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Old 07-15-2019, 06:29 PM
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Oh definitely it was the best route for maximum attention, just I don't see what the US govt. can do- bad apples become cops, but its up to the individual police forces to determine who they hire, and fire. And you cant blame the govt. when those guilty of brutality get away with it in court- that's on the juries.
The protest, as I understand it, isn't just about the "US Government," but the United States in general. The flgd and the anthem are symbols of our nation, not our government.


Who encourages the police to make better hires/fires? Other people. City councils, mayors, judges.

And, the U.S.Justice Department has stepped in and gone after bad cops and police departments. The Seattle Police are under court ordered and supervised "consent decree" right now. (and the SPD is by no means the worst)

Who serves on Juries? People who watch football I bet.

Getting maximum attention for this type of problem is the only way it's going to change.
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Old 07-15-2019, 06:40 PM
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Oh definitely it was the best route for maximum attention, just I don't see what the US govt. can do- bad apples become cops, but its up to the individual police forces to determine who they hire, and fire. And you cant blame the govt. when those guilty of brutality get away with it in court- that's on the juries.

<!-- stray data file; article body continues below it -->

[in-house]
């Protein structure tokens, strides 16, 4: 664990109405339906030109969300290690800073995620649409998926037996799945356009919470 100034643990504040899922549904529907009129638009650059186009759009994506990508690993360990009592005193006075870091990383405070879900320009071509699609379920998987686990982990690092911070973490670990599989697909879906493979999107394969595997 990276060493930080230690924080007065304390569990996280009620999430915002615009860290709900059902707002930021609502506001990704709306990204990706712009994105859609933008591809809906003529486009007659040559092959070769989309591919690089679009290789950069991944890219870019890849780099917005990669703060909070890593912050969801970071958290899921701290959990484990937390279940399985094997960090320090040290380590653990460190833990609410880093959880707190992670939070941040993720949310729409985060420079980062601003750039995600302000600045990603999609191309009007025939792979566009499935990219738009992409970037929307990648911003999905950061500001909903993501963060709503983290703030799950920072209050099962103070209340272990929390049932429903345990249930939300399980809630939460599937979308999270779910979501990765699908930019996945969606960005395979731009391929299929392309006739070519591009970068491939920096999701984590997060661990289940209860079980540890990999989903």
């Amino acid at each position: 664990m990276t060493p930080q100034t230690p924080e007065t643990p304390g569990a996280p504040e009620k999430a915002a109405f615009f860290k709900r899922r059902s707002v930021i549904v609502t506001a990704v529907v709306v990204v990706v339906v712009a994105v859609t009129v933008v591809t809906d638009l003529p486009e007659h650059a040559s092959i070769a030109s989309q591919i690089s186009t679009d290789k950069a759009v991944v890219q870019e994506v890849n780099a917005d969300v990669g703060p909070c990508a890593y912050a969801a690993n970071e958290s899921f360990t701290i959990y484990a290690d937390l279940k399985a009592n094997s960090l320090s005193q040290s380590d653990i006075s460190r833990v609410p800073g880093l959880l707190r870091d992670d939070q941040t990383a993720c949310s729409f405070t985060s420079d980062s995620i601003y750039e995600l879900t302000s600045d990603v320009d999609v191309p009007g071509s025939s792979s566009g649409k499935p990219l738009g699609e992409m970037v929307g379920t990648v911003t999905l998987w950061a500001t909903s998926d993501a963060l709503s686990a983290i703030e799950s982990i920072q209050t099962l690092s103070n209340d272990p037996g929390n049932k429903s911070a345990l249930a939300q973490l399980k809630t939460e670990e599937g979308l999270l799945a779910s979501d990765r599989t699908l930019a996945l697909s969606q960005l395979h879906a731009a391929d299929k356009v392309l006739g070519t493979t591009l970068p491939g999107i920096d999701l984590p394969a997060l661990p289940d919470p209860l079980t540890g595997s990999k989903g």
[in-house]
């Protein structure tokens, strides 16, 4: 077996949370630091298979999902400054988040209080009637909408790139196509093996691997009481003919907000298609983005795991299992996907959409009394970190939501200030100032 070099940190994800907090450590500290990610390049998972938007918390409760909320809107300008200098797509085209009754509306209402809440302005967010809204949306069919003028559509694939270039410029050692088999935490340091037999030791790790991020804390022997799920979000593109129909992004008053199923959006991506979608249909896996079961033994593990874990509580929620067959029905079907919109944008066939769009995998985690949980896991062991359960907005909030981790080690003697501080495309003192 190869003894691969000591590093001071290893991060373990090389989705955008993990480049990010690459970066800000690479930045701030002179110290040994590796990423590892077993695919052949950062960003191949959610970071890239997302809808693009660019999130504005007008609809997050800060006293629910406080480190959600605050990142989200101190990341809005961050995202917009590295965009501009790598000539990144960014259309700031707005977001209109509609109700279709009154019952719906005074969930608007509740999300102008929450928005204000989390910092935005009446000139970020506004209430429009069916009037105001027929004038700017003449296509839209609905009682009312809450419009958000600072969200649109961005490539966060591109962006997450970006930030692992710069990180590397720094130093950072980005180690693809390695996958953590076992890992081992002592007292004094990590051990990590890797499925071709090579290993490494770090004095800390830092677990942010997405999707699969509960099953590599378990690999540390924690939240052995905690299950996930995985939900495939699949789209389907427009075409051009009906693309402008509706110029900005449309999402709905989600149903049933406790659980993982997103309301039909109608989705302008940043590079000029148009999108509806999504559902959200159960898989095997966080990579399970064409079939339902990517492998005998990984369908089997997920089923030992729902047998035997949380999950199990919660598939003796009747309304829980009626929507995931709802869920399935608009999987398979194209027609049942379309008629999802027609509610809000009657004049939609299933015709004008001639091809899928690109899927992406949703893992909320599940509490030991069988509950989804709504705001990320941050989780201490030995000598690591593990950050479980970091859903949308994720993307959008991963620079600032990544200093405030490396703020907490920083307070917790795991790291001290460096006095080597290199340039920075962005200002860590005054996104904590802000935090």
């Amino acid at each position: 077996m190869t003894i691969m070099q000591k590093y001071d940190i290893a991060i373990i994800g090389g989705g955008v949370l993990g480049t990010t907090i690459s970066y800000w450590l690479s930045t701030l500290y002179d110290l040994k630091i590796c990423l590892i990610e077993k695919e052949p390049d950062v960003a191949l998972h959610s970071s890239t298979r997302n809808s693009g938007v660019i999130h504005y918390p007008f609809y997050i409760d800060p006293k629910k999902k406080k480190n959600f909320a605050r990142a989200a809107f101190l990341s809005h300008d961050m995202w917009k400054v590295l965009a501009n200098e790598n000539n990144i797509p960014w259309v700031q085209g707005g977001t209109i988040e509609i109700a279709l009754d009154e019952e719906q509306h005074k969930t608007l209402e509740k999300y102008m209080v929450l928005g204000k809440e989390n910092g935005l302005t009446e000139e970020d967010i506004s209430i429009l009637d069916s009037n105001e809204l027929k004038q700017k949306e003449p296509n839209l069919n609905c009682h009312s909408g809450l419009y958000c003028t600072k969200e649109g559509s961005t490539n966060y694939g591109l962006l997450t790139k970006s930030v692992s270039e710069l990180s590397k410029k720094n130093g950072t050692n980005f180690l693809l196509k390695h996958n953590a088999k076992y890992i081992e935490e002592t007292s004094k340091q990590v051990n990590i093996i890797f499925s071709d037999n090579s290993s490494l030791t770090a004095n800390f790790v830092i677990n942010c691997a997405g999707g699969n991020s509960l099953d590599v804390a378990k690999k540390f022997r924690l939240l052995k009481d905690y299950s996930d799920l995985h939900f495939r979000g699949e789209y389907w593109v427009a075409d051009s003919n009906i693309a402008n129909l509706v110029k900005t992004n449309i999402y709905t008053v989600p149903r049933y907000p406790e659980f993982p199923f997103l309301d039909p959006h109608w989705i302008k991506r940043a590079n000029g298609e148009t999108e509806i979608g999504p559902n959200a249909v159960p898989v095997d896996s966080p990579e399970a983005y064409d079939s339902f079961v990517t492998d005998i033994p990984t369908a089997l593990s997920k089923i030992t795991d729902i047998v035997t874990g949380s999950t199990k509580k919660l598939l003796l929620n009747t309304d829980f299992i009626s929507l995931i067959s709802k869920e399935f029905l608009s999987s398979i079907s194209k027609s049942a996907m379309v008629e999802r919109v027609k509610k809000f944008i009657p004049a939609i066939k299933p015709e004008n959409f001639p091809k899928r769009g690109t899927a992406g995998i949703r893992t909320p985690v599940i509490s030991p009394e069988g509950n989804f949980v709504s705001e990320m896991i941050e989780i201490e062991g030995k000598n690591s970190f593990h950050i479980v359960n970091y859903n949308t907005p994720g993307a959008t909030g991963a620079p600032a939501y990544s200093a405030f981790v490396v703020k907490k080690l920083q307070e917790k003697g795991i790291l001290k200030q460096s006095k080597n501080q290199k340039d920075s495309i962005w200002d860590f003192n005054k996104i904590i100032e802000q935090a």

When the govt engages is an unpopular war like Vietnam, I understand the flag burning, because the flag represents the govt and you are opposing a govt. sanctioned act- with police I think its a totally different thing, YMMV.
The federal government has gotten involved in local police forces who used too much brutality before

https://www.washingtonpost.com/sf/in...=.453cca603475

Also the federal government can withhold funds if agencies do not reform their policies regarding behavior and hiring.
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Old 07-15-2019, 06:43 PM